Here’s Tripp Fuller over at Homebrewed Christianity on why we need to a robust distinction between the religious sacrament of marriage and what happens when you sign a State marriage license.
Here’s the other thing—and this, you may say, “Tripp, this sounds like you’re a leftist, gay-loving, radical, progressive, hoopla.” No, no, no. Let’s say you are a fundamentalist, you take the Bible literally…So let’s imagine you’re a fundamentalist and you not only talk about the Bible, but read it. You’re really into it. And you’ve read what Jesus thinks about divorce…So let’s say a couple comes to you and they’re on their third or fourth marriage—I don’t know, Rush Limbaugh, five, I don’t know—people who stand up for family values…and they come to you and want you to do their marriage. You go, “Look, we’re a Bible-believing church, and so while you as a straight couple could have legal status, we don’t see the ability to perform your wedding until all your ex-spouses have sent in a letter of reconciliation, affirming that y’all have reconciled the brokenness of your covenant before God, that y’all’ve [this is a word only a true Southerner can use] mutually forgiven each other and that we can then celebrate this new family that is being formed. Until then we’re not comfortable doing it, because it would be compromising our commitment to the scriptures.”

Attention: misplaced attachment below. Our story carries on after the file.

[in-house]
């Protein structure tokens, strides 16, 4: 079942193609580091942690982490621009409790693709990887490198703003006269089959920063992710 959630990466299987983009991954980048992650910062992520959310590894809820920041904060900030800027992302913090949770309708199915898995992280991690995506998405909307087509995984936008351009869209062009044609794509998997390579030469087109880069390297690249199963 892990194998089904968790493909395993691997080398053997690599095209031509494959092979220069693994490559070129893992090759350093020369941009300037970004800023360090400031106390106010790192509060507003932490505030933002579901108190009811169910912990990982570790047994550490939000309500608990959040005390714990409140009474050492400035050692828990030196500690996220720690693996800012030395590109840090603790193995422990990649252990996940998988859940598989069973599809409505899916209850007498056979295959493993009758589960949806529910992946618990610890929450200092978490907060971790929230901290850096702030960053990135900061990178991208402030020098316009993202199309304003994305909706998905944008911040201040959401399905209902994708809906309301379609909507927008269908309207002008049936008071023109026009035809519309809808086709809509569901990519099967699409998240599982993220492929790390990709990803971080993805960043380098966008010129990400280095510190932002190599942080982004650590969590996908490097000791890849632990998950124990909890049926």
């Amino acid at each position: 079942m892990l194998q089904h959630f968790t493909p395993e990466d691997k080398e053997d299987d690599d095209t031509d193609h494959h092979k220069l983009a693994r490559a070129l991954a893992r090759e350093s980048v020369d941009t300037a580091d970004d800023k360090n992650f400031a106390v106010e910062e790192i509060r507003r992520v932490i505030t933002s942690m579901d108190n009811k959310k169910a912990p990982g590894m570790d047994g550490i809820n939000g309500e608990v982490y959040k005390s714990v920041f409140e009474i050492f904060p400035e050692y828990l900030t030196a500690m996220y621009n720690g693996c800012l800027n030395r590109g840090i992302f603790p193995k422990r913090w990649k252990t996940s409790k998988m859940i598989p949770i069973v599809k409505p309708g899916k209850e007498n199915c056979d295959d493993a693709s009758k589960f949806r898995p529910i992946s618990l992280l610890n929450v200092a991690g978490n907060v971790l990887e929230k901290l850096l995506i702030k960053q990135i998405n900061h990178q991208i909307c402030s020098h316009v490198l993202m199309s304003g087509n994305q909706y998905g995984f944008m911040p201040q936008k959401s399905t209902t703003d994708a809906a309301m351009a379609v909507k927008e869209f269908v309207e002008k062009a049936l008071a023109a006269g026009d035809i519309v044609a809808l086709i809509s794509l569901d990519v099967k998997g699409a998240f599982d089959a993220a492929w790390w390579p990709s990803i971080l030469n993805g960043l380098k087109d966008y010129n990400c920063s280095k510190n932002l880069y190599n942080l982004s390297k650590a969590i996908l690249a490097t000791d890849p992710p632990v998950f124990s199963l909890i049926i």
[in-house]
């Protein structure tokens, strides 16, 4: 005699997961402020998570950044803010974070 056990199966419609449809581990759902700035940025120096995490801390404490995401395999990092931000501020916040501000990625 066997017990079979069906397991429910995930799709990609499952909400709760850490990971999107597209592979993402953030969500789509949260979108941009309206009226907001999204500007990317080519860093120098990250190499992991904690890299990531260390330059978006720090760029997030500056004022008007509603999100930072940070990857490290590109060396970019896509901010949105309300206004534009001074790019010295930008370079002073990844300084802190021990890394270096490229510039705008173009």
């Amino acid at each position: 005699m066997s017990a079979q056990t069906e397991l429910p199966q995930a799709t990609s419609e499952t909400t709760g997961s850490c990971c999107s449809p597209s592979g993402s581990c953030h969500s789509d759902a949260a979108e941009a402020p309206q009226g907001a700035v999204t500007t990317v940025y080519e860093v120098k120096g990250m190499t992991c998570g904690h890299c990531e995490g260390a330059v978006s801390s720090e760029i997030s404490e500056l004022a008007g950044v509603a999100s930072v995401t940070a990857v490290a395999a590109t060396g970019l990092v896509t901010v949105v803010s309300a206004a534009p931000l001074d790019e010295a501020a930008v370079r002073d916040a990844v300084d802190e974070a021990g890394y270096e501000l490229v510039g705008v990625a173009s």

Now, right now, right, you have this expectation that you have to equate what the Church can do with what the State can do. So you’re going to do a wedding even if it’s someone’s third…fourth…fifth wedding. But here I’m saying: let’s do the justice argument for the State, but then let’s let each congregation—denomination (depending on how y’all roll hierarchy-wise)—decide who can and can’t be married in their congregation, and then you follow your Christian/religious convictions in your congregation. It seems to me that’d be a good compromise. Because then you’d get everybody saying: “Look, maybe the [State] should get out of the marriage business, but maybe they need legal unions.” And the Church can say “we think everybody should have equal rights there.” But then each congregation has to be faithful to its real theology of marriage in the congregation. So the people who get married there are those who understand what that congregation or tradition sees of marriage, are willingly and consciously entering into it, and are planning on staying engaged in a faith community so that, not only their own relationship is nourished by the faith, but the members that are born into the family or are adopted into the family are grafted into the vine of Christ.
It seems like a rather obvious compromise…unless you’re just a bigot who really does want to wield the State’s power against a minority group.